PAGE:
by Jerry Vovcsko
Cape Cod beachgoers at Newcomb Hollow Beach spotted a 12-foot shark close to shore last week. The cluster of seals in the area probably drew the shark in for a chance to peruse the seal-menu before making his selection but whatever the reason beachgoers were impressed.
This is the first confirmed shark sighting in Wellfleet this summer, but it comes not too long after Cape visitor Chris Myers was attacked July 30 off the coast of Truro, next town up from Wellfleet. And, of course, the bulk of the shark sightings took place earlier around Chatham when a dozen or so great whites were spotted, tagged and monitored. That pattern of sightings tells us the sharks, pelagic creatures that they are, are showing up the full length of the Cape from Monomoy to P'town…which isn't all that surprising but happens to be a fact the Chamber of Commerce is likely to continue downplaying in order to keep the tourist trade alive and flourishing on the Cape.
But bathers should know these creatures that inhabit the top of the food chain are real and they are definitely present in our waters, Chamber of Commerce notwithstanding. Keeping a good distance from seals is a no-brainer and anyone who's bleeding staying out of the water is another obvious necessity. But in the end, the sharks hold most of the cards and would-be swimmers have to decide how much they value a dip these days. For myself, I enjoy a bracing swim on a hot day but that's why God invented freshwater ponds and that's where I plan to immerse my somewhat portly self. At least until they start importing shark nets from Australia and cordoning off the beaches.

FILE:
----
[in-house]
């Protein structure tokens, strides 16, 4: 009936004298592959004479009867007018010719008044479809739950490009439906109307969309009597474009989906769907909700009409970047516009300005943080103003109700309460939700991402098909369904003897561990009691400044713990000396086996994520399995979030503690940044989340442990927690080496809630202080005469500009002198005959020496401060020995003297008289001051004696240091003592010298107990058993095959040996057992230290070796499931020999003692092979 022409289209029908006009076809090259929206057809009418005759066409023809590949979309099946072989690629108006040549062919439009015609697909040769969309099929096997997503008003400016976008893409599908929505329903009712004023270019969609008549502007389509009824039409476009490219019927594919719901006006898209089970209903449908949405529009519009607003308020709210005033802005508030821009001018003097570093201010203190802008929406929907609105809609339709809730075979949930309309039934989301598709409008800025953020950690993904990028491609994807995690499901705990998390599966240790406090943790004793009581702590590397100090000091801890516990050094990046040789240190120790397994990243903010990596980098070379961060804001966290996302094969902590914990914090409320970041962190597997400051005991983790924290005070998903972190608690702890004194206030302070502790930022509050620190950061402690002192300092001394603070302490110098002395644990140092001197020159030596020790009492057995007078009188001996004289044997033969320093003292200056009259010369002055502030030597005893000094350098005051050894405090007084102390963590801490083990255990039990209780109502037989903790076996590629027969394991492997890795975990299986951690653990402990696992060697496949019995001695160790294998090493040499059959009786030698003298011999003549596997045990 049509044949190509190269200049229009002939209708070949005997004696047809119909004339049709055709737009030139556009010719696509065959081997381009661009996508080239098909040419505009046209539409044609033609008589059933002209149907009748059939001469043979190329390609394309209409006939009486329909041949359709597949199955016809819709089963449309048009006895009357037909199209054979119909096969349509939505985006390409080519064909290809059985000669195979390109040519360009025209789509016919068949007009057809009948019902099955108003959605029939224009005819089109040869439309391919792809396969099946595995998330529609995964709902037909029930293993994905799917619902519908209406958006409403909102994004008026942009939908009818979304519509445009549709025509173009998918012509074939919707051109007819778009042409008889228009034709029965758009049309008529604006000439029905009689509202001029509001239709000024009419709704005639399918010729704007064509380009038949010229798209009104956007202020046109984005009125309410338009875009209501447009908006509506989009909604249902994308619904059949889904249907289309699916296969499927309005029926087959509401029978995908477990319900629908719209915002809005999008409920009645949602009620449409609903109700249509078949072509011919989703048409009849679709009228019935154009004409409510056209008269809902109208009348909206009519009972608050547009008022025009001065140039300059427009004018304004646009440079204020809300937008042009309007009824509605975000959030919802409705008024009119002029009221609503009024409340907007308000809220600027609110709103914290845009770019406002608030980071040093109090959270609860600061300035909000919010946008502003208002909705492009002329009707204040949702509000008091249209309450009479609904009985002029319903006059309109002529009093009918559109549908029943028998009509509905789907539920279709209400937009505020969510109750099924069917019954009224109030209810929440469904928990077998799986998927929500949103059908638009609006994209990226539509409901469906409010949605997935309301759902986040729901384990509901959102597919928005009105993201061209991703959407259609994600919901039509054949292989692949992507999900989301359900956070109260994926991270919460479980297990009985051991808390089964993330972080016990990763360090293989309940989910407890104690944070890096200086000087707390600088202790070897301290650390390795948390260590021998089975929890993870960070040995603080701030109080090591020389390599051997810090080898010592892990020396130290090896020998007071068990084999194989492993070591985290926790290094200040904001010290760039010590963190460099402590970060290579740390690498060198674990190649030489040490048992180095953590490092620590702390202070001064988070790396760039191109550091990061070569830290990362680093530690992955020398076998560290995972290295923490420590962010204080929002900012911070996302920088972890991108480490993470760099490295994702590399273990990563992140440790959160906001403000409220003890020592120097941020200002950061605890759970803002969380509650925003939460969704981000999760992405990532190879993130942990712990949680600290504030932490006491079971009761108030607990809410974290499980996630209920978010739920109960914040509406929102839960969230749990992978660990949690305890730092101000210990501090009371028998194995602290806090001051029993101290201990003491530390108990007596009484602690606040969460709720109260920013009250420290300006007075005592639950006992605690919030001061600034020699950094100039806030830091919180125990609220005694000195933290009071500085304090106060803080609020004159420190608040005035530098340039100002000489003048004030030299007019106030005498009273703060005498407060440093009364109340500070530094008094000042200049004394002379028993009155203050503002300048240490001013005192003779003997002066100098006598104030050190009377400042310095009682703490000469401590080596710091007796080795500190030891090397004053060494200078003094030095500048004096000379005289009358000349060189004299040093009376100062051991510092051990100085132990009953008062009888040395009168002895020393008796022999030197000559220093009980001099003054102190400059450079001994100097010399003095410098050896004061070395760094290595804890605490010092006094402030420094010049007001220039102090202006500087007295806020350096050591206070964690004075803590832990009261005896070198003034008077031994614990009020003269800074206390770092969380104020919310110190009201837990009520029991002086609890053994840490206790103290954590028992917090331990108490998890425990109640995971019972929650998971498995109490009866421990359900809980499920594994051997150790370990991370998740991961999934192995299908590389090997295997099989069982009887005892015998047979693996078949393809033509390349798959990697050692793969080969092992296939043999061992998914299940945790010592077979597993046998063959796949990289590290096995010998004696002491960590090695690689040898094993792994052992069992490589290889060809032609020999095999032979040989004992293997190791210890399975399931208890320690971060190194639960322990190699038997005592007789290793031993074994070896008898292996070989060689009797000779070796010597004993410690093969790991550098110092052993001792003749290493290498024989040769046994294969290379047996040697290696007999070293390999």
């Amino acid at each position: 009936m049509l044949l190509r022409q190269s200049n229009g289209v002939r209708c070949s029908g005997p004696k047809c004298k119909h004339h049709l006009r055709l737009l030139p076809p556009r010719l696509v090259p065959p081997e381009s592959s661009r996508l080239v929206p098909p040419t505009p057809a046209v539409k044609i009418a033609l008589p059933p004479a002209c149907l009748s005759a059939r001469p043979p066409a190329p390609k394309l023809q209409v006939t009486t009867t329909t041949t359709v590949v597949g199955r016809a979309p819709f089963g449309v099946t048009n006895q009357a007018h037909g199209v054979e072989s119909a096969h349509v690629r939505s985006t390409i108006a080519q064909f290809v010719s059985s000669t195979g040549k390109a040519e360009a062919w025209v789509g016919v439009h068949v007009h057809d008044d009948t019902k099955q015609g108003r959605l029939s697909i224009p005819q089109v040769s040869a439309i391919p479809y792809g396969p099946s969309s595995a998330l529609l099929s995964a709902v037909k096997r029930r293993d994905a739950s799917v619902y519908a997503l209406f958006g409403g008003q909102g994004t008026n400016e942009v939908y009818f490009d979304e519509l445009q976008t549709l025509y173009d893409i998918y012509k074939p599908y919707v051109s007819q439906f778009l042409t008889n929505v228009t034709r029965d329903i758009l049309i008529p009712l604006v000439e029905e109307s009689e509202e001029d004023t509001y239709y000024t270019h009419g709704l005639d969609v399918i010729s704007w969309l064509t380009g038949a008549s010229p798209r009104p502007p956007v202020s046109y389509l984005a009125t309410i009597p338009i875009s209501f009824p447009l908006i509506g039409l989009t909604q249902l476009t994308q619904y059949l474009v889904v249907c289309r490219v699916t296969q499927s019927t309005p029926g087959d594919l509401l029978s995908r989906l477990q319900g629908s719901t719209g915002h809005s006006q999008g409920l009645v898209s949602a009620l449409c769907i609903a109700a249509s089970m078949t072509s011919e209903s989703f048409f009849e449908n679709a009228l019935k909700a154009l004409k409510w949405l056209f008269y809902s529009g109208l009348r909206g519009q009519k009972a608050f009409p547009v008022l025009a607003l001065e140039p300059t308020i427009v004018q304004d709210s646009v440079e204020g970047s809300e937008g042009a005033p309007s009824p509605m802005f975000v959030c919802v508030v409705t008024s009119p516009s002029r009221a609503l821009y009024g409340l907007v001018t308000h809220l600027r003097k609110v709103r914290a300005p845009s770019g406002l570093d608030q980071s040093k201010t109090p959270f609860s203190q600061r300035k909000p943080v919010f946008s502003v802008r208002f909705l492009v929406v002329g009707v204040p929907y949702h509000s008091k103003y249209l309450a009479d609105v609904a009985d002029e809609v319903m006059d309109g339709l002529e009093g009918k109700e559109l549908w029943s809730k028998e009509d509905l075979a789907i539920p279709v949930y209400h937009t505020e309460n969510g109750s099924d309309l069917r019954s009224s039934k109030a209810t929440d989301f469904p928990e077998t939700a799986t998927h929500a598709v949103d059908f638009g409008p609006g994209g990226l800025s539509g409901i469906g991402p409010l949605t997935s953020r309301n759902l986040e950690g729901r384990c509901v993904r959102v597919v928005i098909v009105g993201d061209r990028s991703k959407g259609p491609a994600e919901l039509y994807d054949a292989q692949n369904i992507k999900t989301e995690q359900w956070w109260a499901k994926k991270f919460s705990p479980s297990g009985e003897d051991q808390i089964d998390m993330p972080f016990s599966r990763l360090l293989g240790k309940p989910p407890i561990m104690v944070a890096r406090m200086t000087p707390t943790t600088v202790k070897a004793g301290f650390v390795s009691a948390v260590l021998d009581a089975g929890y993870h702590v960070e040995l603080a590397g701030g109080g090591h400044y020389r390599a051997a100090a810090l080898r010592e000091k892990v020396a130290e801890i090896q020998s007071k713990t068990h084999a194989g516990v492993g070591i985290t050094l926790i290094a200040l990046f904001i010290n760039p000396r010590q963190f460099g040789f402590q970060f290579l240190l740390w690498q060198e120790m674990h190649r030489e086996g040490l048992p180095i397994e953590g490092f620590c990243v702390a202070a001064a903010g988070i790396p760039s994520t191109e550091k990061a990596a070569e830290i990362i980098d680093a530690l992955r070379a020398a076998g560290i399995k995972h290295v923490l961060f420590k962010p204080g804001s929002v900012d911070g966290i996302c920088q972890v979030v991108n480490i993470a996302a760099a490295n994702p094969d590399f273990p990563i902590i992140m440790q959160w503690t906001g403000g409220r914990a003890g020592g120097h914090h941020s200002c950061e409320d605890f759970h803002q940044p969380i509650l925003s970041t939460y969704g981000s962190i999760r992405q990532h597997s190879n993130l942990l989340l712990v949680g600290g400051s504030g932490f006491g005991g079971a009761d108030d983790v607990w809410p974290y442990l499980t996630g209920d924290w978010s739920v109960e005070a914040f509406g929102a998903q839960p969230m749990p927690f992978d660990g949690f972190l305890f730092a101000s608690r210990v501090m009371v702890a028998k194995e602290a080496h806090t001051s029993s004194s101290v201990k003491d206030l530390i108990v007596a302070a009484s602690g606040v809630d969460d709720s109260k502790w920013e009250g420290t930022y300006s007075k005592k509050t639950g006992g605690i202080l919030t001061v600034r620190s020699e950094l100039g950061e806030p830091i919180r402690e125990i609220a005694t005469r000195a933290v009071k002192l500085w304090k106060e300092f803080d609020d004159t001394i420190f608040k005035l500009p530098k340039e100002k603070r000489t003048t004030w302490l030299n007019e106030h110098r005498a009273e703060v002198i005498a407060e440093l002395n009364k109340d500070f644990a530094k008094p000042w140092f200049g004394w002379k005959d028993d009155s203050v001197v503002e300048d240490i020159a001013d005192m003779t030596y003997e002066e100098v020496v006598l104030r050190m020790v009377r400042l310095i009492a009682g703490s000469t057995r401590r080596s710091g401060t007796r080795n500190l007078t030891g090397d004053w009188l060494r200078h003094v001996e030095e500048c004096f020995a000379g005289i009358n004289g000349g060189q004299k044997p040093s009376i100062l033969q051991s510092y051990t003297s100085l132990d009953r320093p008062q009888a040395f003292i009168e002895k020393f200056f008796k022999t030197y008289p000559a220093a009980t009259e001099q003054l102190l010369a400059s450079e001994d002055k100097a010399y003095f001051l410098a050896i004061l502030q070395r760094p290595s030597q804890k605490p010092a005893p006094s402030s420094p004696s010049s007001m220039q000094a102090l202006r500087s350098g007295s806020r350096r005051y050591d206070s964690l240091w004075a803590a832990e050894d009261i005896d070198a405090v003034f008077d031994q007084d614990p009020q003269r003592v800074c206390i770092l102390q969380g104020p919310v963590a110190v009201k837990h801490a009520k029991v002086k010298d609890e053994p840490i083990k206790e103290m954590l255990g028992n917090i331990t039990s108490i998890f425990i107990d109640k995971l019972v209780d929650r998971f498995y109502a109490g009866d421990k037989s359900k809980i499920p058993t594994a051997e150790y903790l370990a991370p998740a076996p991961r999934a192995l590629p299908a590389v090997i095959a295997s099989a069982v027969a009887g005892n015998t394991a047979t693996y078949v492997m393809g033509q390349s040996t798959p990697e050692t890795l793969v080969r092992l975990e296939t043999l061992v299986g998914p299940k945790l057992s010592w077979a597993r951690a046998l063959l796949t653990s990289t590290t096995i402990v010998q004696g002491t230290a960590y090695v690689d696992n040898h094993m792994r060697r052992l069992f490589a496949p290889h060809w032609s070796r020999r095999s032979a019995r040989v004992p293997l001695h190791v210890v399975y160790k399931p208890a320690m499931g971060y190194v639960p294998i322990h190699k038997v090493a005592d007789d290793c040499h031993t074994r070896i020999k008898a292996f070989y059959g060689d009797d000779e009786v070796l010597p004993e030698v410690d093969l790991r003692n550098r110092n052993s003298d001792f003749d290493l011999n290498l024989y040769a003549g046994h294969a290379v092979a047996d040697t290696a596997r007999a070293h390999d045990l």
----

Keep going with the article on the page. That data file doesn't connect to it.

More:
Water temperatures still hover around the mid-seventies in Nantucket Sound and that's just too warm to make for good striper fishing. But some locals have been employing a tactic that frequently results in catches of keeper size bass. That is, fishing the Cape Canal when the tide runs westerly from Sandwich down to Buzzards Bay. The theory behind that is based on the slug of cooler CC Bay waters pouring into The Ditch and stimulating feeding activity by previously lethargic stripers.
Later in the season that strategy will reverse itself and local anglers will fish when the Canal fills up with the current carrying warmer waters from Buzzards Bay toward Cape Cod Bay with the fish following those warm currents. It's a small detail in the scheme of things but it's those small details that often make the difference between the impressive catch and an empty creel.